How To Test Circuits

Hi friends in this article I will share with you a book about How To Test Circuits

There are a variety of tests you can perform on your outlet receptacles and several different tools you can use to do it. For example, a multitester is a broad-purpose tool used by electricians, and it can be used to perform a variety of tests. But for most homeowners, a very simple little tool called a neon circuit tester can test outlets for grounding, and also perform several other diagnostic tests. Best of all, it costs just a few dollars.

Among the most important tests is determining if your outlets are properly grounded. The home grounding system is an important safety feature, designed to help channel electricity “to ground” in the case of a short circuit. A properly grounded electrical system is much less likely to cause fires or shocks if a short circuit should occur. 

Testing receptacles are also helpful if you do your own electrical repairs. It will help you determine if the power is off before you work on wiring, and will also verify that you’ve done repair work correctly. 

Depending on the age of your house, your receptacles will be one of two types. Either they will be two-slot polarized outlets or three-slot grounded receptacles. This article will show how to use the neon circuit tester to test your receptacles for power, reversed wiring, and grounding. 

What You’ll Need

If you have an older home, you may have outlet receptacles that have only two vertical slots for accepting plug prongs—not the three-slot outlets found in newer homes. 

If you look closely at one of these two slot receptacles, you may notice that one slot is wider than the other. This is known as a polarized receptacle, and if it is wired correctly, the hot circuit wire will be connected to the narrower slot, with the neutral circuit wire connected to the longer slot. 

  1. Test for PowerTo test for power on a polarized receptacle, place one probe of the neon circuit tester in the smaller slot and the other probe into the larger slot. If the tester lights, you have established that the receptacle is powered up and you can continue testing.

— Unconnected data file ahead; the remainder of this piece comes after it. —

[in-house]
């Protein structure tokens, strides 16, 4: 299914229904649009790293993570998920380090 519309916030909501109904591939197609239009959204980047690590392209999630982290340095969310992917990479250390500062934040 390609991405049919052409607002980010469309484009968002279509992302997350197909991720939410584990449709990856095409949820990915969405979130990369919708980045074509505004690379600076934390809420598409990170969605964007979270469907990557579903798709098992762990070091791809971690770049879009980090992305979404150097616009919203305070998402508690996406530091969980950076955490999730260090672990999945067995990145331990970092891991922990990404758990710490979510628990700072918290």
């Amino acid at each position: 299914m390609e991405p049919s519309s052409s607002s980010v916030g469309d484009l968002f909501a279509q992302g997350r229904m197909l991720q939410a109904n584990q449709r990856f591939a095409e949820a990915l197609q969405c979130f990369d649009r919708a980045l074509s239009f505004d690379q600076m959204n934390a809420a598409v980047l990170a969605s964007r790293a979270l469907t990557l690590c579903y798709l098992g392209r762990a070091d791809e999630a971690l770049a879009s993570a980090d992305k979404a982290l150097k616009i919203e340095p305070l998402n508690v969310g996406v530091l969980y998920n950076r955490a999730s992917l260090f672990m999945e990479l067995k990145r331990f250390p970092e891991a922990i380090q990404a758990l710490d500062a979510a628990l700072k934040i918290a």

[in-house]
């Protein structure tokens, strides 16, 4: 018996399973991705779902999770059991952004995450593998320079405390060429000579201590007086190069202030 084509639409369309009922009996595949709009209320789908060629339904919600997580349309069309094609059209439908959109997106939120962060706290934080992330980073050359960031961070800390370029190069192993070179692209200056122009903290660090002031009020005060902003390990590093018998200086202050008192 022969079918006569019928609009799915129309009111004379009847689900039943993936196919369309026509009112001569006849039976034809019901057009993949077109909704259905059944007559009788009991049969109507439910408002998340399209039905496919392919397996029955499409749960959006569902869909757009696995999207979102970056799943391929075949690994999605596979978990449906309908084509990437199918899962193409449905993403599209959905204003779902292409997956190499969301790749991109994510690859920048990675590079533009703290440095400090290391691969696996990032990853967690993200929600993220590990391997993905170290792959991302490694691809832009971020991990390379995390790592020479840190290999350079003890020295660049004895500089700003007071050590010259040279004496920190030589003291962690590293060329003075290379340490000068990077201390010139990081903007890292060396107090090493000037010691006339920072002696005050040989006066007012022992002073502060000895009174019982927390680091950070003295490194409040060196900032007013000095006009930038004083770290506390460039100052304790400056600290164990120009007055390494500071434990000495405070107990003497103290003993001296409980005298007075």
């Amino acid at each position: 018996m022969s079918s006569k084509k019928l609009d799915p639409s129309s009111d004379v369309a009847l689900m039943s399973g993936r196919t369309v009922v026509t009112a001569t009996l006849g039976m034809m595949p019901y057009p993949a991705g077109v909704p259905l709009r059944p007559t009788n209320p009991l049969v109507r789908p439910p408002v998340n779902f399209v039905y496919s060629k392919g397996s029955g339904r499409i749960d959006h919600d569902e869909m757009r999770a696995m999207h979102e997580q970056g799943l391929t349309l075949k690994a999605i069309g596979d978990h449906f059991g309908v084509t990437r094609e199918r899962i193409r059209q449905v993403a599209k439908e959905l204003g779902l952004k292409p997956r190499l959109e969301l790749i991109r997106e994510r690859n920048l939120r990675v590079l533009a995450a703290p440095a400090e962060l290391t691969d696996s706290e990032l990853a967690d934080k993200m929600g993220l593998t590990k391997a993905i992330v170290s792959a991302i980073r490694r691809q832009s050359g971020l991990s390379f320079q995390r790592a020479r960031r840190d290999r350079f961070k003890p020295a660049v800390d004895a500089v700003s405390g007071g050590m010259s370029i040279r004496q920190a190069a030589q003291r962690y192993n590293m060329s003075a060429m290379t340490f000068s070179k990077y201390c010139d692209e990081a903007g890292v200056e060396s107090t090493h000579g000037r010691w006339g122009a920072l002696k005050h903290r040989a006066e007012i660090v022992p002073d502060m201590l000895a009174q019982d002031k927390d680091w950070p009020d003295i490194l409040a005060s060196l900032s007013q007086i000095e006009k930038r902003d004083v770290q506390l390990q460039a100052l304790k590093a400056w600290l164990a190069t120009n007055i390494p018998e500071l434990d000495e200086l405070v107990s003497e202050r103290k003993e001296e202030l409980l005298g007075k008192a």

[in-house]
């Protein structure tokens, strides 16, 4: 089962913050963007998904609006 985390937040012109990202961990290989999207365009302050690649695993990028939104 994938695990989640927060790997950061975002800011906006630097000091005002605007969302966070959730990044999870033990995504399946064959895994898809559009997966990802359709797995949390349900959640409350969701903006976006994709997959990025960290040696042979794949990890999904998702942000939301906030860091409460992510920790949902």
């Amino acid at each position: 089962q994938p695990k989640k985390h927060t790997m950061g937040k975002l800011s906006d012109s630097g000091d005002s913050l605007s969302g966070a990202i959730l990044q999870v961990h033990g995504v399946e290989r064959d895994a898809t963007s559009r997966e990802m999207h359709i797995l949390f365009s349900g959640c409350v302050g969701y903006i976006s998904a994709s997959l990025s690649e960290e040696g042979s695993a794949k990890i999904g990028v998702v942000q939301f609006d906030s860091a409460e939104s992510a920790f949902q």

2. Test for GroundOnce you verify that you have power, remove the probe from the longer slot and touch it to the screw in the center of the cover plate. If the tester lights up or registers, the outlet is grounded and wired correctly, and your job is done. If not, continue to the next test.

Test for Reversed Wiring

Place one probe of the tester into the long (neutral) slot and the black lead on the center screw of the cover plate. If the tester lights, you have established that the receptacle is wired incorrectly. The hot and neutral wires are reversed and should be switched to make a correct connection. This will normally be a matter of switching the screw terminal connections on the receptacle.

Test for Absent Ground

Now try placing one probe of the tester on the screw in the middle of the cover plate and place the other probe into each of the other slots (small and large slots) one at a time to see if the tester lights. If it doesn’t light for either slot, the receptacle isn’t grounded. This is a situation that may require the attention of a professional electrician to troubleshoot and correct the problem. 


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